When I was in high school, my English teacher asked us to write a personal essay about something we loved that nobody else seemed to appreciate. My friends wrote about the smell of gasoline, waiting in line, television commercials that don’t air during the Superbowl, purses for men. I wrote about long books.
Back then I loved books the size of bricks, of doorstops. My rationale was simple: if a book was good, why would I want it to end? I read these by the library tote bag-full, infinitely preferring paperbacks to hardcovers because they were easier to jam in my backpack or tennis bag.
I read numerous 1000+ page books my junior and senior year of high school, and don’t remember ever feeling intimidated by the page counts. Quite the opposite: I remember feeling so proud of myself the first time I read a thousand-pager, in eighth grade, like I’d unlocked a new reading level.
How times change! I’m not sure when I tipped into the short-novel camp, but this summer when I finally read The Count of Monte Cristo, it was one of just a handful of thousand-page novels I’d read these past two decades. (I’d originally thought it was the only one I’d read of this length—but then I remembered plowing through the Outlander series back in 2015!)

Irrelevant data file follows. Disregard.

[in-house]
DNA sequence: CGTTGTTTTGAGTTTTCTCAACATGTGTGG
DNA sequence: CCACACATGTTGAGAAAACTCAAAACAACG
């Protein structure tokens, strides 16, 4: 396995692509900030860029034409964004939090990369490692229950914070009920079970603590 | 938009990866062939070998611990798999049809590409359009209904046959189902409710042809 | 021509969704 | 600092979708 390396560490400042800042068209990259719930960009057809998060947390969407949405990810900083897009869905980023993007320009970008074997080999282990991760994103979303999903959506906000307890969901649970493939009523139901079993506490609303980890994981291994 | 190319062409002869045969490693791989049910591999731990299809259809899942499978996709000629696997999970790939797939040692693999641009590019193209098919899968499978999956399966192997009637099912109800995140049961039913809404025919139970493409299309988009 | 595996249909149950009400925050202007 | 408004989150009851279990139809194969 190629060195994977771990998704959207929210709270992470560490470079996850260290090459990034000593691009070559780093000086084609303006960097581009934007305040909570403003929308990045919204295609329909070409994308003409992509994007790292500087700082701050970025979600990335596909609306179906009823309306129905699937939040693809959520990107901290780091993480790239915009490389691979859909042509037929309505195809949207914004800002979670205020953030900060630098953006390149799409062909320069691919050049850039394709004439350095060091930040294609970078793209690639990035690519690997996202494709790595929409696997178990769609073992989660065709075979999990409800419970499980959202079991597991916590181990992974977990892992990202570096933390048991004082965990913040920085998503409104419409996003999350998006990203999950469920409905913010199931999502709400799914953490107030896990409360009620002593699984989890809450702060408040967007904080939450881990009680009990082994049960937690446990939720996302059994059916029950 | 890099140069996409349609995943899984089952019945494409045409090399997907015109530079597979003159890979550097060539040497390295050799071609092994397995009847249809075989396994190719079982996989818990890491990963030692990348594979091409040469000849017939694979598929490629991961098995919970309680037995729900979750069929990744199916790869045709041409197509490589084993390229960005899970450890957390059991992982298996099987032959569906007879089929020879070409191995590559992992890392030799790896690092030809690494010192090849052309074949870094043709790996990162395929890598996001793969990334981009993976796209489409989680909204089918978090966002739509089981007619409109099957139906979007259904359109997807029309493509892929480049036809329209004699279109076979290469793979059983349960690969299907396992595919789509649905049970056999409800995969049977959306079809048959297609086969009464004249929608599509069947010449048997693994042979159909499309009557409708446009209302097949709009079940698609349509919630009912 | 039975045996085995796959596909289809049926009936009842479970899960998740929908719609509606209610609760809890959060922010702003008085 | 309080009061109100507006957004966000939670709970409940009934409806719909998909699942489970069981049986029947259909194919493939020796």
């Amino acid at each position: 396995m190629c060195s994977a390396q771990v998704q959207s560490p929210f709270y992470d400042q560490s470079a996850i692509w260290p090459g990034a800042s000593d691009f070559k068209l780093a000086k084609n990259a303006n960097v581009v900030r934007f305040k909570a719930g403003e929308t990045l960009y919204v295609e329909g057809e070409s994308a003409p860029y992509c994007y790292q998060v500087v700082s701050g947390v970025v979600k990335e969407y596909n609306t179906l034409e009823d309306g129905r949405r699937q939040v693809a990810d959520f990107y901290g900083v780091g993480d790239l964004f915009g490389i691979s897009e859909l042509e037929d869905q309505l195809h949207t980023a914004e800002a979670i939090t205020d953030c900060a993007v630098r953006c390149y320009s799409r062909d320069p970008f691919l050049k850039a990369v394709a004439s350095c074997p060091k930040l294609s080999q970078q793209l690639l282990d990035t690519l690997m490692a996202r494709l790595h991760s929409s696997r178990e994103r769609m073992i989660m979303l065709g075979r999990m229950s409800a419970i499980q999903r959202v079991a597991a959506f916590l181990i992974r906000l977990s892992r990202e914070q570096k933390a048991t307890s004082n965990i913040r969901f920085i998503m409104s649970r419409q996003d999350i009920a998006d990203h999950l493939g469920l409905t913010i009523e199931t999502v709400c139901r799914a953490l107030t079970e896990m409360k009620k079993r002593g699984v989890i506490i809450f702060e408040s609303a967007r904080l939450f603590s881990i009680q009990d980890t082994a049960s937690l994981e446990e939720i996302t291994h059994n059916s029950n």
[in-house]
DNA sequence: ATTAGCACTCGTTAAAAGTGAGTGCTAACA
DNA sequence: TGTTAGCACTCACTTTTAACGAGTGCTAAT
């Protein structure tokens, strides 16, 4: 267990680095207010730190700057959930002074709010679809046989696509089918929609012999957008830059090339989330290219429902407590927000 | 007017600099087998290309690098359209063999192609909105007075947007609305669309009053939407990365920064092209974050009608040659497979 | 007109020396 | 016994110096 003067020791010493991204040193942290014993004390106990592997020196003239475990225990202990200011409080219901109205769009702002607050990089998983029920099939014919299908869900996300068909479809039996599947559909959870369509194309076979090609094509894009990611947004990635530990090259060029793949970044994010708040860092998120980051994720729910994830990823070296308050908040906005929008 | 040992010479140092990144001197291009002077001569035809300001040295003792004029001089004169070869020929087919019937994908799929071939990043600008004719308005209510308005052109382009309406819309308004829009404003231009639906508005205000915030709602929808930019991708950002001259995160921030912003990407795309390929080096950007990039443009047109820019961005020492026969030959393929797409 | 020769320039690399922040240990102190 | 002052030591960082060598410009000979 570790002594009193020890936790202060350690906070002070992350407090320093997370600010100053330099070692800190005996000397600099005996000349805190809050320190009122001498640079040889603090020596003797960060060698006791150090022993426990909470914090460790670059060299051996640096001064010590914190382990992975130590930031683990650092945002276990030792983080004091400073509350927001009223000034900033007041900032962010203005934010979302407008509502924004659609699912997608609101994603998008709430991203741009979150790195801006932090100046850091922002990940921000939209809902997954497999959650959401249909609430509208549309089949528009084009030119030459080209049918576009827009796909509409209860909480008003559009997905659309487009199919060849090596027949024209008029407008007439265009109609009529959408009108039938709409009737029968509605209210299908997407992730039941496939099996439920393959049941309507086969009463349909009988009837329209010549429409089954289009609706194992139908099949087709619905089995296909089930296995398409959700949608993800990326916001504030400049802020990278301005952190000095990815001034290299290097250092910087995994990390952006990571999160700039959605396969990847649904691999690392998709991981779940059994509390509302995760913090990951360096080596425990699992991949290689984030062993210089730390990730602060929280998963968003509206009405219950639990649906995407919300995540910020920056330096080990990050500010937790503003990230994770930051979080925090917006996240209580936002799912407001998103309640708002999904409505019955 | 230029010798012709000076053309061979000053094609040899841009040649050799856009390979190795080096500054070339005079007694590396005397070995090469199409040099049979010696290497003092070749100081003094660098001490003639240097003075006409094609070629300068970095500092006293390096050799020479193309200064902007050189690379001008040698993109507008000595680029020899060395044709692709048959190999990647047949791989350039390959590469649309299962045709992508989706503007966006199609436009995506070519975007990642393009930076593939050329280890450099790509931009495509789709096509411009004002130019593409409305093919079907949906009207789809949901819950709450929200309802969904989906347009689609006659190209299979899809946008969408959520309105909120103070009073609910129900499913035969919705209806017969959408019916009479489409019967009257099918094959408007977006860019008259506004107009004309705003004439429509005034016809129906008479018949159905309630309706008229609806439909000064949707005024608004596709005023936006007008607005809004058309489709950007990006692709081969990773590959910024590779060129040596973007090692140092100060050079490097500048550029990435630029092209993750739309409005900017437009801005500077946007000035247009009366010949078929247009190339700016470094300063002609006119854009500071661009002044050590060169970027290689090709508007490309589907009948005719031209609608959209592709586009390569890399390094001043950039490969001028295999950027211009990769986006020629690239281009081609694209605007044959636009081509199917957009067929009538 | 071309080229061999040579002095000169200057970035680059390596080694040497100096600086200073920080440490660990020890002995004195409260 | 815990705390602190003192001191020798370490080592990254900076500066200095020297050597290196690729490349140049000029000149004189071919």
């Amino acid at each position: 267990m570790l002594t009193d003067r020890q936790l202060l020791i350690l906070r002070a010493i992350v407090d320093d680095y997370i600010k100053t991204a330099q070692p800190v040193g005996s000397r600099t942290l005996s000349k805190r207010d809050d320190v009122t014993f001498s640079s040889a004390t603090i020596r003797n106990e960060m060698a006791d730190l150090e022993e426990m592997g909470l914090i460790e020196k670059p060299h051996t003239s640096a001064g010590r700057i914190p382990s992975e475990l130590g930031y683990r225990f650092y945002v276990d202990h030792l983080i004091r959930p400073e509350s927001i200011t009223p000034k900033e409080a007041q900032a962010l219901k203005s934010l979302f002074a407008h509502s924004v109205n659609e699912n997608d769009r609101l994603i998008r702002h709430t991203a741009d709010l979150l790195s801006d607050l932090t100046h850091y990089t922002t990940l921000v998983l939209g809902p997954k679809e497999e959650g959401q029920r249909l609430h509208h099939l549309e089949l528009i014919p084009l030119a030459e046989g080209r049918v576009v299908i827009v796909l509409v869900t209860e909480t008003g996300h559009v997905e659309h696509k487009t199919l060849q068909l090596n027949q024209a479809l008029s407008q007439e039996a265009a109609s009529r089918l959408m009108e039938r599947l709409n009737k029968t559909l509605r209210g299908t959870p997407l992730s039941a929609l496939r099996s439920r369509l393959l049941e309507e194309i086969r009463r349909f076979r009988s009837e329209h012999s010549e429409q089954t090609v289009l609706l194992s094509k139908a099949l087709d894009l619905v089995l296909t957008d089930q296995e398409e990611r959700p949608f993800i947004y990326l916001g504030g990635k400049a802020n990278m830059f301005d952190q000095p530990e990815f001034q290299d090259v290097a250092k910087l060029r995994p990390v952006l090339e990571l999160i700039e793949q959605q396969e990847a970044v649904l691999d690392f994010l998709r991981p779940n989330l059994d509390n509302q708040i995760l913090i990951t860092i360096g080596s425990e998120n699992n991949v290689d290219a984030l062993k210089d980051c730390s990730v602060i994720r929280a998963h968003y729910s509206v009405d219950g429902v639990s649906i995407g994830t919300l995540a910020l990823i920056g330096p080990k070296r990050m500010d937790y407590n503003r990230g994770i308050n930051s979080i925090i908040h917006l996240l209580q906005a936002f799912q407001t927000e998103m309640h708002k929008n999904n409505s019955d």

Despite numerous enthusiastic recommendations from trusted readers, I put off reading The Count for ages because I didn’t want to spend 1300 pages with one book, knowing that if I chose shorter novels I could finish four or five titles in the same amount of reading time!
While I couldn’t count The Count among my lifetime favorite reads, I’m glad I read it—and the reading experience has softened me towards other doorstop novels. I needed the reminder to not dismiss any books out of hand—whether that’s because of their cover, or genre, or—in this case—intimidating length. I’m considering finally reading Stephen King’s The Stand, and I might dive in to this newer release I’ve heard great things about. And, of course, I’ll be ready when Diana Gabaldon’s next Outlander book FINALLY comes out. (How much longer do we have to wait?)
How do YOU feel about long books? What’s the longest book you’ve ever read? Tell us in comments!
P.S. 20 extra-long and totally readable books, and 20 extra-long audiobooks so you can get the most out of those credits, which includes The Count.